Lexus cars to become ‘more emotional’ and sportier

Published: 09 November 2014

The next generation of Lexus cars will become sportier and ‘more emotional,’ the European chief has spelled out to CAR – and that includes further full-fat sporting F models.

The news may excite doubters who’ve always assumed Lexus to be comfortable, reliable barges. But it could equally worry those who fear that the Japanese may be about to throw out the baby with the bathwater as they chase the European crowd’s obsession with sporty DNA.

Why is Lexus choosing the sporty BMW route?

Lexus is a relative minnow in the premium segment, selling around half a million cars a year globally, less than a third of what Audi, BMW and Mercedes do. In Europe, Lexus is even smaller: it sold only 40,000 cars here in 2013.

The company believes it must add dynamism to its legendary refinement, top-notch dealer service and clever hybrid technology. ‘The next generation of products will be sharper in terms of precision and sportiness,’ European vice president Alain Uyttenhoven told CAR.

He said the move was directed by Toyota chief Akio Toyoda, a keen racer who recognises that Toyota has become too bland. He’s already backed cars such as the GT86 – and now he’s turning his attention to Lexus.

The next generation of sporting Lexus models

‘He is keen that the future products will be fun to drive,’ said Uyttenhoven. ‘The LFA announced that Lexus could go from comfort, refinement and silence to being fun to drive too. From now on, we mean it. The RCF costs a sixth of the £350,000 the LFA cost, but will deliver 80% of the fun.’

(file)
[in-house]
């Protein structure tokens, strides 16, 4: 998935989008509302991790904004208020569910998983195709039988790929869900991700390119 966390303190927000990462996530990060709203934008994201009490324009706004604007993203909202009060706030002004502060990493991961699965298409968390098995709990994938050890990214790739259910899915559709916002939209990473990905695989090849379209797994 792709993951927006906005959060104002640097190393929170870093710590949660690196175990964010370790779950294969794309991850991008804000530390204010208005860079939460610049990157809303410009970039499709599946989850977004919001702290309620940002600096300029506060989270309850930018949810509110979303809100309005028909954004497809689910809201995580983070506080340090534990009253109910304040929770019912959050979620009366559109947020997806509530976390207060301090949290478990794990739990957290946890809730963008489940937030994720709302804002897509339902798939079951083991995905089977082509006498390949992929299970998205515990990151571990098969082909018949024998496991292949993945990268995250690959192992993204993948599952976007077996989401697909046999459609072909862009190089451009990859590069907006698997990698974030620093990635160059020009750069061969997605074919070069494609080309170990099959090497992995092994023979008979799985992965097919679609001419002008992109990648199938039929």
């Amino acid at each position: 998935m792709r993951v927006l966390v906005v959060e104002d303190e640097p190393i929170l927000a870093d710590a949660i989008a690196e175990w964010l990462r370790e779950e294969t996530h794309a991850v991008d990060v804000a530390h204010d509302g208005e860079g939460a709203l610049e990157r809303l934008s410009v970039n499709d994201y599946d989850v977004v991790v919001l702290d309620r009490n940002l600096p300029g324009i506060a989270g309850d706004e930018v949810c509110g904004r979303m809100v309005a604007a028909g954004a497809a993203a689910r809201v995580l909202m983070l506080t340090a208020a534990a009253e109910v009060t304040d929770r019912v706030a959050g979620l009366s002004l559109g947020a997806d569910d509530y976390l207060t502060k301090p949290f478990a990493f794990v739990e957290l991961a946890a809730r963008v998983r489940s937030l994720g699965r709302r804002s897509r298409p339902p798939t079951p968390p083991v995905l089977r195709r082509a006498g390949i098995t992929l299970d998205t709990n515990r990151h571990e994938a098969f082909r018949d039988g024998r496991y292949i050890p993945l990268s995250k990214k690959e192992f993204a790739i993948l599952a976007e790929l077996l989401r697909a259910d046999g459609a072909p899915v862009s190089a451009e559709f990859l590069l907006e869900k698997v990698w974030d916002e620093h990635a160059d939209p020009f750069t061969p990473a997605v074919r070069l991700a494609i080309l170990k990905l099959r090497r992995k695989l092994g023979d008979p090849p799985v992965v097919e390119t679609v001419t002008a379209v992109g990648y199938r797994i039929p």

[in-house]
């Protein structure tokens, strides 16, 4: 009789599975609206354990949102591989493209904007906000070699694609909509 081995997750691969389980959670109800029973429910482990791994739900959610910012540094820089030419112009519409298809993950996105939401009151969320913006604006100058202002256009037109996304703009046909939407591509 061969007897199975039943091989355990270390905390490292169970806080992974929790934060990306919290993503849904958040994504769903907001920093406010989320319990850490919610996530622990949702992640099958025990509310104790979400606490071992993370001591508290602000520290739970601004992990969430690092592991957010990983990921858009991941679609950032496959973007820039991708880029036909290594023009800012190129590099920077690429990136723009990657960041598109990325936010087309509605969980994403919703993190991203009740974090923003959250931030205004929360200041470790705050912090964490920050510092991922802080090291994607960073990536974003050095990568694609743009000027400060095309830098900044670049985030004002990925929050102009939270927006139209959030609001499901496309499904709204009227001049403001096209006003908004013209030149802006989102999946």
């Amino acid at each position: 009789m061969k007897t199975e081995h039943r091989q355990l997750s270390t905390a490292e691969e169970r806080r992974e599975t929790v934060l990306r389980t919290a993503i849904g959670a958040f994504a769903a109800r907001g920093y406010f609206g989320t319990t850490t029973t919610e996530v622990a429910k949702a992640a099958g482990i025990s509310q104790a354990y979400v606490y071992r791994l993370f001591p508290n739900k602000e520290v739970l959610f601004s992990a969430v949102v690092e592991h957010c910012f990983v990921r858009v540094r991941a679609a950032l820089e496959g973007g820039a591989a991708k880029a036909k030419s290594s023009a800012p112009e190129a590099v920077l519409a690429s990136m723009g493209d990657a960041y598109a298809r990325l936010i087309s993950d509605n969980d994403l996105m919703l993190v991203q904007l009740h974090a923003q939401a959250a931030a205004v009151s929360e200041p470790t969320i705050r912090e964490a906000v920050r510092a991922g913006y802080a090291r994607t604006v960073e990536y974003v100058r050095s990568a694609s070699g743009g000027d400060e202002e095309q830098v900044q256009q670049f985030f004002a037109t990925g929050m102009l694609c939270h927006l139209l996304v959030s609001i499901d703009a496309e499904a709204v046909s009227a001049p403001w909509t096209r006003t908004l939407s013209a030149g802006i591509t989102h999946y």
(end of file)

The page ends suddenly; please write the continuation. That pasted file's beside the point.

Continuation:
It’s not just about raw performance and steroidal bhp outputs. The designs will become bolder and more distinctive, too. If you thought the new NX was shocking-looking, wait until you see future models…

And Uyttenhoven hinted that more F models – like the bonkers ISF and RCF – were in the pipeline. ‘You will have more F models, not just F Sport models [Lexus’s S-line trim, accounting for a quarter of its UK sales] in the future. You will see a move towards more emotion, more passion in our cars.

‘Are we going to have performance hybrids in the future? It’s possible, we have the technology from Le Mans… It’s not impossible, but you are adding a lot of weight.’ Instead, expect other fuel-saving tech, such as the RCF’s twin Otto and Atkinson combustion cycles.

How’s Lexus doing?

Lexus is attempting to double its European sales by the end of the decade to 100,000 cars a year. This year it will shift 52,000 and the addition of the NX compact crossover will swell that figure to 60,000 in 2015, claimed Uyttenhoven.

The growth will come from a raft of new models, and he hinted that downsizing is also on the cards. The CT started that trend, but the company is believed to be preparing even smaller models to broaden its product portfolio.

As Lexus celebrates its first 25 years, you wonder how much the firm will change in the next 25. Let’s hope it retains its independent vibe and doesn’t go chasing BMW too much. Look where that’s got Infiniti…

By Tim Pollard

Editorial director of CAR's digital publishing arm. Motoring news magnet